Finally, quite a few significant Christian leaders and thinkers have visited Moore College over the past year: Professor Ligon Duncan from the Reformed Theological Seminary in the U.S.; the Rev Mark Dickson from George Whitefield College in South Africa; Professor Gerald Bray from Beeson Divinity School and Cambridge; Dr Justyn Terry, Principal of Trinity Episcopal School for Ministry, Pennsylvania; Professor Michael Horton of Westminster Seminary California; and the Rev Jonathan Fletcher, retired Rector of Emmanuel Church, Wimbledon in London. It is always gratifying to hear of their appreciation for the ministry of the College and their determination to continue to pray for us. Moore College remains the theological college of the Diocese of Sydney. We are committed to serving the needs of the churches in whatever way we can. We value the continuing partnership between the College and the churches of the diocese and the unwavering support of the Archbishop, who serves as the President of our Governing Board, as well as that of other diocesan organisations. We are very conscious of being part of a much larger partnership seeking the honour of Christ in this city and around the world.
Mark D Thompson Principal
A group of Faculty, Emeritus Faculty, Visiting Lecturers and Women Chaplains teach, pastor and care for the Moore College community. This work is supported by a team of staff. Faculty The Rev Canon M D Thompson, BA (Macquarie), BTh, MTh (ACT), DPhil (Oxon), Principal The Rev W H Salier, BEd, MEd (Sydney), BTh, MTh (ACT), PhD (Cantab), Vice Principal The Rev G D Anderson, BA (Hons) (Sydney), BTh (ACT), MPE&T (Deakin), PhD (Sydney), MA (Theol) (Moore) The Rev G Athas, BA (Hons) (Sydney), BD (Moore), PhD (Sydney) The Rev C R Bale, BA (UNSW), DipEd (Sydney), BTh (ACT), MLitt, PhD (Sydney) The Rev P G Bolt, ThL (ACT), BD (London), MTh (ACT), MA (Hons) (Macquarie), PhD (London) The Rev K G Condie, BSc (Hons) (UNSW), BTh, MA (Theol) (ACT), PhD (Sydney) The Rev D A Höhne, BA (UNSW), BD, MTh (Moore), PhD (Cantab) P H Kern, BS (EBC), MA, MDiv (TEDS), PhD (Sheffield) The Rev A M Leslie, BCom (UNSW), BD (Moore), PhD (Edinburgh) The Rev E A Loane, BSc (Sydney), BD (Moore) P C Orr, MEng (Nottingham), BD (Moore), PhD (Durham) The Rev A P Poulos, BE (Hons) (UNSW), BTh, MA (Theol) (ACT) The Rev A G Shead, BSc (Med) (Sydney), BTh, MTh (ACT), PhD (Cantab) The Rev T J Stenhouse, BSc (UNSW), BTh (ACT), MA (Theol) (Moore) W N Timmins, BA (Hons), MPhil, (Cantab) J M Tooher, BTh (ACT), MA (Theol) (Moore)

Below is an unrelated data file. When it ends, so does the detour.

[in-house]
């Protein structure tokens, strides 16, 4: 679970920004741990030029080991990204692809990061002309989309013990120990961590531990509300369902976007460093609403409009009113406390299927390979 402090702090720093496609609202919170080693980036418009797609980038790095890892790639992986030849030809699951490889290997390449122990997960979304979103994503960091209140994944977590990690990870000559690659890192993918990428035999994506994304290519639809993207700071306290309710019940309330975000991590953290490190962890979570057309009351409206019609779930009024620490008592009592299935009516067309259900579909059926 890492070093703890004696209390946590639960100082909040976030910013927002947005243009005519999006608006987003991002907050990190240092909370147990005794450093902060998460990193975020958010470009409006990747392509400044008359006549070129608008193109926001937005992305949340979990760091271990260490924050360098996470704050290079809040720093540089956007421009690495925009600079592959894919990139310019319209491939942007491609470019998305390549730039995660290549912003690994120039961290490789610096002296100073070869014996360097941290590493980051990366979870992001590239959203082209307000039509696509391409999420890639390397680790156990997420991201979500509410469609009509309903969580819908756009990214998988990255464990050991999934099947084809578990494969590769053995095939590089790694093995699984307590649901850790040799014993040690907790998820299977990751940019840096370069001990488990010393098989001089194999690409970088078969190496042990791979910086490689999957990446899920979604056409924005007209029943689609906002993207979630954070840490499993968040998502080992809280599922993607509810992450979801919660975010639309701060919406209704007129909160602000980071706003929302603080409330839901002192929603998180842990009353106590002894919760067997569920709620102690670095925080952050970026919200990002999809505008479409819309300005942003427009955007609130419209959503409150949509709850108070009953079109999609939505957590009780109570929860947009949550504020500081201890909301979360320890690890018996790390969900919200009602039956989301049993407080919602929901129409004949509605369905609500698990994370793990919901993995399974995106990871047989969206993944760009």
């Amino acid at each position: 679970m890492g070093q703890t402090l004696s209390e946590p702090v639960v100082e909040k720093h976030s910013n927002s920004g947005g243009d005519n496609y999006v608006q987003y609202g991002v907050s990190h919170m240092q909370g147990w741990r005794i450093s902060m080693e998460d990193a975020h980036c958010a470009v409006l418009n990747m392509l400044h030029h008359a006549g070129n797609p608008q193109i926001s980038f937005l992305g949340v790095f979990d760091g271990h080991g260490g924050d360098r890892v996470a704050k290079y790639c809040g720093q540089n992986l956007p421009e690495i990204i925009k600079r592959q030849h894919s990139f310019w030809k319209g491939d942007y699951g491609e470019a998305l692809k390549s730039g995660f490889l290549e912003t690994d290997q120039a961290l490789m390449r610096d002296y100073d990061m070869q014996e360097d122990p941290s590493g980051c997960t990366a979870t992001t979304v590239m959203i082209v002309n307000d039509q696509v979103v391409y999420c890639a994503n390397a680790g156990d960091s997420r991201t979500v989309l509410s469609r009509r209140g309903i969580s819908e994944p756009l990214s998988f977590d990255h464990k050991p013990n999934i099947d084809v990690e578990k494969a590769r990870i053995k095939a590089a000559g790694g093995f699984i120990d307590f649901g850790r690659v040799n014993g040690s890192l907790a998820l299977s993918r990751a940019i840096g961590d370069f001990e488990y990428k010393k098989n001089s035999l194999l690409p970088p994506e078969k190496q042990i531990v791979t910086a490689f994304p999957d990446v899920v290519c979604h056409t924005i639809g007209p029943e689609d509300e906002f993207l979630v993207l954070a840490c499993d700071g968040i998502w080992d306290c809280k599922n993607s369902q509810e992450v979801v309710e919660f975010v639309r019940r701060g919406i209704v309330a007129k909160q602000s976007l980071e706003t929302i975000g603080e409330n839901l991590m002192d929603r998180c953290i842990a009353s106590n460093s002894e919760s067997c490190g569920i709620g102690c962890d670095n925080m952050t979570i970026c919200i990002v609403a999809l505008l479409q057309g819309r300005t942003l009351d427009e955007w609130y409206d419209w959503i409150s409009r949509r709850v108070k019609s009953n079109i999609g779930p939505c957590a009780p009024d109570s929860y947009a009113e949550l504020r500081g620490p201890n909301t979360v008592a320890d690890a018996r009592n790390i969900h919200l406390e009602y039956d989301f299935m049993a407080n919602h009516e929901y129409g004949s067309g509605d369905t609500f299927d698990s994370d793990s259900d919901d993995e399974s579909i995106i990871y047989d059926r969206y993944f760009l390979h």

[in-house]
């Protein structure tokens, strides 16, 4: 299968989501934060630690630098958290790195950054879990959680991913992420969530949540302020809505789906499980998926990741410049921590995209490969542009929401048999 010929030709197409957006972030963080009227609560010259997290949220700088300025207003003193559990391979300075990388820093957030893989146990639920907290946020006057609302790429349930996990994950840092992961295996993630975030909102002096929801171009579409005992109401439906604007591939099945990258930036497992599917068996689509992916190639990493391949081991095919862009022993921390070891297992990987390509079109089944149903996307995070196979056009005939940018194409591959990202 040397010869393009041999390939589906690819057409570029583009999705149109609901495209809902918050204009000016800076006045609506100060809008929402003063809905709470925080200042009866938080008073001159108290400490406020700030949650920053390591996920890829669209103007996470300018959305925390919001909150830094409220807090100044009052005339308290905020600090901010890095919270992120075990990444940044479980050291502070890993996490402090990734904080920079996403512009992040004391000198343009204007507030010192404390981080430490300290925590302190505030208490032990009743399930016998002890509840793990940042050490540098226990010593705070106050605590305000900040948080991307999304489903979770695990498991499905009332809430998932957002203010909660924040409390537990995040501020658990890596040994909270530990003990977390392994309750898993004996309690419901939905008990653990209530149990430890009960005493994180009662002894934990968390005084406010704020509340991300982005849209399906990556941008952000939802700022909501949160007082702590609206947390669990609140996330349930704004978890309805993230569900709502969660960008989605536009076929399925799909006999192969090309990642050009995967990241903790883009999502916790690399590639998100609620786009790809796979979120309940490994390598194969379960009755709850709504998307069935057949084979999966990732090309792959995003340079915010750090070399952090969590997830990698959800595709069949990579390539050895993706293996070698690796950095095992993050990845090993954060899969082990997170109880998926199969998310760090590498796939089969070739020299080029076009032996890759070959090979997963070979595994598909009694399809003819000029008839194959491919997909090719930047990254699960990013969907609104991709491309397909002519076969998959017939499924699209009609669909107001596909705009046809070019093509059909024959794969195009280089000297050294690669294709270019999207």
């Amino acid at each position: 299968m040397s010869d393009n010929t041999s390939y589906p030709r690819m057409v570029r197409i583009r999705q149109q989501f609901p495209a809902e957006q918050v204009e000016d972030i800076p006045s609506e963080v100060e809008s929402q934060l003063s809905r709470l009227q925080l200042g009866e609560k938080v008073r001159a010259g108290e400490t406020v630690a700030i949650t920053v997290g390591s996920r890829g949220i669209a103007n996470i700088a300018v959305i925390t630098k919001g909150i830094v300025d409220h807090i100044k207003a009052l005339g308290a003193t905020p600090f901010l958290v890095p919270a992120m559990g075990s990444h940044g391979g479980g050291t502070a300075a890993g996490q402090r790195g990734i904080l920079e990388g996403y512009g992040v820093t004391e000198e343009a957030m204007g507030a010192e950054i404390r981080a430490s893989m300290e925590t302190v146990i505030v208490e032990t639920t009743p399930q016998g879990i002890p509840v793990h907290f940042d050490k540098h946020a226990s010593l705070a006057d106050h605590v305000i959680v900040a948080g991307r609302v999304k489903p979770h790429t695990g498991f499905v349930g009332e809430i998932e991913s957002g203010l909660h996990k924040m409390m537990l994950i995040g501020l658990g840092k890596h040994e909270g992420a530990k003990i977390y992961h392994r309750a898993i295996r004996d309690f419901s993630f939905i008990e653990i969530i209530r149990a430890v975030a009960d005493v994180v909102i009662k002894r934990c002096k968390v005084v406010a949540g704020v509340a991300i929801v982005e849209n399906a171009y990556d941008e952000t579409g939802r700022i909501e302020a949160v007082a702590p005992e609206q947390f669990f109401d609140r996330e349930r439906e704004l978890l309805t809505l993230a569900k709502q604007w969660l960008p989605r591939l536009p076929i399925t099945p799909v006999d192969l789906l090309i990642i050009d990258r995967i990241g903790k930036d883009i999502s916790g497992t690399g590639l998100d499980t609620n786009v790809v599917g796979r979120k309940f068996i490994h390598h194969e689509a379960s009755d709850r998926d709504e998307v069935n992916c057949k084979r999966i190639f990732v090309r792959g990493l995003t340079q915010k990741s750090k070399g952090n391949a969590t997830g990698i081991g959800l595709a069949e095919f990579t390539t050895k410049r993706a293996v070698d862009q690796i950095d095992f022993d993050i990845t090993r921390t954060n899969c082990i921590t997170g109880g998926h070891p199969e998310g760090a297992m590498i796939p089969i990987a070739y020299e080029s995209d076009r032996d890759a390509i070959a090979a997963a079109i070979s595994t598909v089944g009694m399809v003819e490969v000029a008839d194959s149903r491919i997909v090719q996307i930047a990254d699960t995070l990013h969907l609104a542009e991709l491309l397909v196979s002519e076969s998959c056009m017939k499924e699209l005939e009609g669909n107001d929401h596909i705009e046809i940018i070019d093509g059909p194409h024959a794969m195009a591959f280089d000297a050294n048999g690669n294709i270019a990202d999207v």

MOORE COLLEGE Annual Report 2014
P R Williamson, BD (Hons), PhD (Belfast) The Rev D Wu, BSc (Sydney), BD (Moore), PhD (Sydney)
Emeritus Faculty The Rt Rev P W Barnett, BD (London), ThSchol (ACT), MA (Hons) (Sydney), PhD (London), ThD (honoris causa) (ACT) The Rt Rev P F Jensen, ThL (ACT); BD (London); MA (Hons) (Sydney); D Phil (Oxford) The Rev P T O’Brien, BD (London), PhD (Manchester), ThD (honoris causa) (ACT), DD (honoris causa) (WTS) The Rev D G Peterson, BA, MA (Sydney), BD (London), ThSchol (ACT), PhD (Manchester) B G Webb, BA, DipEd (Qld), BD (London), PhD (Sheffield)
Visiting Faculty The Rev J Bales, MSc (Monash), BTh (Ridley), MA (UNE) The Rev G Bray, BA (McGill), MLitt, DLitt (Sorbonne) The Rev R C Doyle, BSc (Sydney), BD (London), PhD (Aberdeen) The Rev M Earngey, BSc (UNSW), BD (Moore) The Rev A L Ford, BSc (Sydney), BD (Moore), PhD (Sydney) M D Jensen, BSc (UNSW), BD, MA(Theology) (Moore), PhD (Sydney) The Rev M R Stead, BCom (UNSW), BD (Moore), PhD (Gloucestershire) The Rev L Windsor, BEng (UNSW), BD (Moore), PhD (Durham)
Women Chaplains Juliette Antoon – Women’s ministry, St Michael’s Wollongong Alison Blake – Parish based women’s and children’s Bible teaching ministry and hospitality in Sydney Diocese, Advisor in the MT&D Ministry Wives Program Kate Bradford – Former CMS missionary, part-time chaplain at The Children’s Hospital at Westmead, Darling Street Anglican Church, Balmain Deb Earnshaw – Women’s and Children’s Minister, Naremburn Cammeray Anglican Church Isobel Lin – Assistant to the Dean of Women at Moore, Chair of EQUIP Womens’ conference, St Barnabas Anglican Church at Fairfield and Bossley Park Margaret Powell – Cross cultural worker, Greenacre/Lakemba Anglican Churches Lesley Ramsay – Itinerant evangelist and Bible teacher, Central Coast Evangelical Church Marcelle Rodgers – Former CMS missionary, CMS volunteer support: visiting and deputation training, Marrickville Anglican Cathy Smith – Former CMS missionary, Sydney Japanese Evangelical Church at Cammeray Caroline Spencer – Full-time women’s evangelist and trainer at City Bible Forum, Drummoyne Presbyterian Church Ros Thomas – Former School counsellor, St Andrew’s Cathedral and Church by the Bridge, Lavender Bay Celia Toose – CMS NSW staff, Newtown Erskineville Anglican Church Julia Willliams – Senior Pastor’s wife involved in leading women’s bible study for many years